Sedgwick Co. Program For Uninsured Residents Faces New Funding Cuts
A Sedgwick County program that coordinates medical and dental care for uninsured people is being forced to retool its budget for the year.
This came after the county commissioners voted on Wednesday to reduce funding. KMUW’s Deborah Shaar has the story.
Project Access receives funding from the City of Wichita, Sedgwick County, the United Way and private donors for its annual operating budget.
On Wednesday, the organization found out that commissioners voted to cut funding for Project Access this year by $34,000.
Program Director Anne Nelson says as a result the prescription medication and medical supply programs they offer to patients will likely be affected.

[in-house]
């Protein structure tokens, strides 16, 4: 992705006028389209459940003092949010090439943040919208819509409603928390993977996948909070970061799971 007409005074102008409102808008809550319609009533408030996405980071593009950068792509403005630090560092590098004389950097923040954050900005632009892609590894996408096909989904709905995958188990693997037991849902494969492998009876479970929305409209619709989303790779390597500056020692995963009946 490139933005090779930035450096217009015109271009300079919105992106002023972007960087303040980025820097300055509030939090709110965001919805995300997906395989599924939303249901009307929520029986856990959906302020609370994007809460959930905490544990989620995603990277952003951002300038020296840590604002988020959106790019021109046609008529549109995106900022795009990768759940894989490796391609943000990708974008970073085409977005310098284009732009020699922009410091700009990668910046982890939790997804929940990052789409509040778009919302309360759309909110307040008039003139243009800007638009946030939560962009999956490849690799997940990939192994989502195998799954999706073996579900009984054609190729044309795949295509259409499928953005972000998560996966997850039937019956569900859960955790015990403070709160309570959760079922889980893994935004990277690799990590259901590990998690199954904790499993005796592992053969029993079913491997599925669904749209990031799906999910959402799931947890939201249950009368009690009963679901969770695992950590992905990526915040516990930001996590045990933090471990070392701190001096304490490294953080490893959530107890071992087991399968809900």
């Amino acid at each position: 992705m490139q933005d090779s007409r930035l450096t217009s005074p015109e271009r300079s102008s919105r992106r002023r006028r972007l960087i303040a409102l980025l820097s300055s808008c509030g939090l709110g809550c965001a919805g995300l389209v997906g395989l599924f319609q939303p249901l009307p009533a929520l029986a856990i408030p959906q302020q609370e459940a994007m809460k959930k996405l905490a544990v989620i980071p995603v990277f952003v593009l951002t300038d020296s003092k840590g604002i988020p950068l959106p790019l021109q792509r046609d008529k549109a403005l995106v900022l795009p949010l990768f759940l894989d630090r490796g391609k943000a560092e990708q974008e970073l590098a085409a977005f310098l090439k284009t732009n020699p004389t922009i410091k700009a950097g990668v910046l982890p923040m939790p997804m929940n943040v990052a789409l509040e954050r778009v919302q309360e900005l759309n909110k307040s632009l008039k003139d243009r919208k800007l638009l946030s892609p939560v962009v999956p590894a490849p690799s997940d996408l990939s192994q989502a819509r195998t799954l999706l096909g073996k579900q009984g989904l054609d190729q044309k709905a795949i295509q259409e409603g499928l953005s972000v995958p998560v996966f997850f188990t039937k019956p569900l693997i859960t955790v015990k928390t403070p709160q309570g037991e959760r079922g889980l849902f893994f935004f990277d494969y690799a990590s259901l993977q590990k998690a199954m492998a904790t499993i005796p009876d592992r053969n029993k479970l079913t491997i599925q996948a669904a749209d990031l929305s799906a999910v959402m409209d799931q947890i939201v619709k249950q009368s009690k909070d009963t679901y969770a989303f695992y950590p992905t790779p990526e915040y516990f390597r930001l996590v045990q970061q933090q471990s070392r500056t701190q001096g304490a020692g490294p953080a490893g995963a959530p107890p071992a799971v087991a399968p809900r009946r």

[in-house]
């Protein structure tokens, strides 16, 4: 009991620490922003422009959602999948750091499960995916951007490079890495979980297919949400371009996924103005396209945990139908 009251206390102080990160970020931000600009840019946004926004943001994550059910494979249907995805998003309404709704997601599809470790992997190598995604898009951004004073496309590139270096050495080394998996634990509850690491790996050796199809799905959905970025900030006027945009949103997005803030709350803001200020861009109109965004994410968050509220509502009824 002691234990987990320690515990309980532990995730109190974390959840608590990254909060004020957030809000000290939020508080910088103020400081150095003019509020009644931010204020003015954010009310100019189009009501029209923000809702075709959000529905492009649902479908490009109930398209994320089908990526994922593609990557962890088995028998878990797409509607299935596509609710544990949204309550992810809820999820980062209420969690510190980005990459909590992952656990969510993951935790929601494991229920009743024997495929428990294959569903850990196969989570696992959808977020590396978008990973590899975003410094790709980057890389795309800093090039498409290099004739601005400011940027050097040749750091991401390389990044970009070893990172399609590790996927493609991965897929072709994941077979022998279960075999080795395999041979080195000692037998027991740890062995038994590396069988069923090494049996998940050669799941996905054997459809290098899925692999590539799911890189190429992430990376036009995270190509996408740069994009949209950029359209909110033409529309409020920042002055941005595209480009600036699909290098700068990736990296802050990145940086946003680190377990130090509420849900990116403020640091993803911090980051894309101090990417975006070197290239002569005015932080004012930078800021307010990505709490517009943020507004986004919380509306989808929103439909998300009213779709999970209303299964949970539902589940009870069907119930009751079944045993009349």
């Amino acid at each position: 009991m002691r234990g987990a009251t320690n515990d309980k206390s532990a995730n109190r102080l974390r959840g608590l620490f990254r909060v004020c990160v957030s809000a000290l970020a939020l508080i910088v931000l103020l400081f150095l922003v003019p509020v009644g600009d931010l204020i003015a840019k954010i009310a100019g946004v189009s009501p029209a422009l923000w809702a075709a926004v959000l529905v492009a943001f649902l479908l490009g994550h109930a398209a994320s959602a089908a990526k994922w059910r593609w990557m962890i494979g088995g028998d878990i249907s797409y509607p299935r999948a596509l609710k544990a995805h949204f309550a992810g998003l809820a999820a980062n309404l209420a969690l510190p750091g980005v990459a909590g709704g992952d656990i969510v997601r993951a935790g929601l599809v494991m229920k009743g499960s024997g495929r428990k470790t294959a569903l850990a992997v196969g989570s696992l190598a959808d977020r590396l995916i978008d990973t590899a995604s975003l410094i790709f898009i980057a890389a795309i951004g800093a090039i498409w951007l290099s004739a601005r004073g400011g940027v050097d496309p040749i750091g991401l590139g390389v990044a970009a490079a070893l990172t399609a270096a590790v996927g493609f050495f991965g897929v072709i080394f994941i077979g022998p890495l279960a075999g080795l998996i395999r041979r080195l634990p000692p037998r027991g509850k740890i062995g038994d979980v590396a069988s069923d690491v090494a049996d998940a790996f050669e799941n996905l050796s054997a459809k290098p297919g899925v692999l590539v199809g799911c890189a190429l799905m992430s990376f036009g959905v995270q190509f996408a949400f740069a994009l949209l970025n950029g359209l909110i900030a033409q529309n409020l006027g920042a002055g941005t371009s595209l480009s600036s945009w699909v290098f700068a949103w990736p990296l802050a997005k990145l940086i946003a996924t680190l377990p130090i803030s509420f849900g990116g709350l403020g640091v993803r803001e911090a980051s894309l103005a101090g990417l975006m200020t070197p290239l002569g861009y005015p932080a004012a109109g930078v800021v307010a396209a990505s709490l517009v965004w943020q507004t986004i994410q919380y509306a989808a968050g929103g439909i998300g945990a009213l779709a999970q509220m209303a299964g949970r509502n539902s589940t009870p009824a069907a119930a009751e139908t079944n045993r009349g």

“We’re talking about people with thyroid conditions, or diabetes, brain tumors, breast cancer, and that’s very concerning to us," she says. "This is going to be cut. It has to because we’re such a small organization. Any cut comes out of direct services to the patient population.”
The county’s contribution will be $175,000, instead of the $209,000 approved in the budget last year.
Nelson says the city has also cut its funding by $75,000 over the past two years.
Here are some facts about the Project Access program in Wichita:
- The Central Plains Health Care Partnership administers the Project Access program.
- Project Access began in 1999 and has an $800,000 annual operating budget.
- Project Access provided $170 million in donated medical care to more than 12,000 people during its 15 years in service.
- Project Access provided about $9.5 million in donated medicine since 1999.
- 630 physicians, 12 dentists, and eight hospital systems, including Via Christi Health and Wesley Medical Center, participate in Project Access.
- About 65,000 people in Sedgwick County do not have insurance.
- The Kansas Health Foundation has donated $50,000 to Project Access.
For more information, visit the Project Access website.